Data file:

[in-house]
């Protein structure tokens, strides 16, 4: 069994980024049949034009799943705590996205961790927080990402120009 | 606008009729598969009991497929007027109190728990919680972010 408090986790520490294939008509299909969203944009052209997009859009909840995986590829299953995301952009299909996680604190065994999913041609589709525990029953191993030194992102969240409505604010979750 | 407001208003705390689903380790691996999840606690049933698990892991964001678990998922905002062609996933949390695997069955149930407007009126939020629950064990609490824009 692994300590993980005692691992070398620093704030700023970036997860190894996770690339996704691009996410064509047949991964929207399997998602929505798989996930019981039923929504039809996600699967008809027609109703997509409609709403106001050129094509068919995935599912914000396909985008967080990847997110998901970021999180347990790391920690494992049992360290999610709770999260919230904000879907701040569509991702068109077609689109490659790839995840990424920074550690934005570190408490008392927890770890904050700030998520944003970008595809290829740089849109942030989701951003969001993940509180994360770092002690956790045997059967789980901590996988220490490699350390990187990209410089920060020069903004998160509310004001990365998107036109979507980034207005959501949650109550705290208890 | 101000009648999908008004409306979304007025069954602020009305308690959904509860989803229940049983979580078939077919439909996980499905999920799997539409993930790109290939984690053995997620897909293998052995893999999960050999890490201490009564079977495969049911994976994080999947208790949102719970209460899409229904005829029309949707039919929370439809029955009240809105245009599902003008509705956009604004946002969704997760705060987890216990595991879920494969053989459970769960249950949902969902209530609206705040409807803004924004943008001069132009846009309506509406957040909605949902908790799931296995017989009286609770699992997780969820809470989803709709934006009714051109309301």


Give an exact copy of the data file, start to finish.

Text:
[in-house]
């Protein structure tokens, strides 16, 4: 069994980024049949034009799943705590996205961790927080990402120009 | 606008009729598969009991497929007027109190728990919680972010 408090986790520490294939008509299909969203944009052209997009859009909840995986590829299953995301952009299909996680604190065994999913041609589709525990029953191993030194992102969240409505604010979750 | 407001208003705390689903380790691996999840606690049933698990892991964001678990998922905002062609996933949390695997069955149930407007009126939020629950064990609490824009 692994300590993980005692691992070398620093704030700023970036997860190894996770690339996704691009996410064509047949991964929207399997998602929505798989996930019981039923929504039809996600699967008809027609109703997509409609709403106001050129094509068919995935599912914000396909985008967080990847997110998901970021999180347990790391920690494992049992360290999610709770999260919230904000879907701040569509991702068109077609689109490659790839995840990424920074550690934005570190408490008392927890770890904050700030998520944003970008595809290829740089849109942030989701951003969001993940509180994360770092002690956790045997059967789980901590996988220490490699350390990187990209410089920060020069903004998160509310004001990365998107036109979507980034207005959501949650109550705290208890 | 101000009648999908008004409306979304007025069954602020009305308690959904509860989803229940049983979580078939077919439909996980499905999920799997539409993930790109290939984690053995997620897909293998052995893999999960050999890490201490009564079977495969049911994976994080999947208790949102719970209460899409229904005829029309949707039919929370439809029955009240809105245009599902003008509705956009604004946002969704997760705060987890216990595991879920494969053989459970769960249950949902969902209530609206705040409807803004924004943008001069132009846009309506509406957040909605949902908790799931296995017989009286609770699992997780969820809470989803709709934006009714051109309301």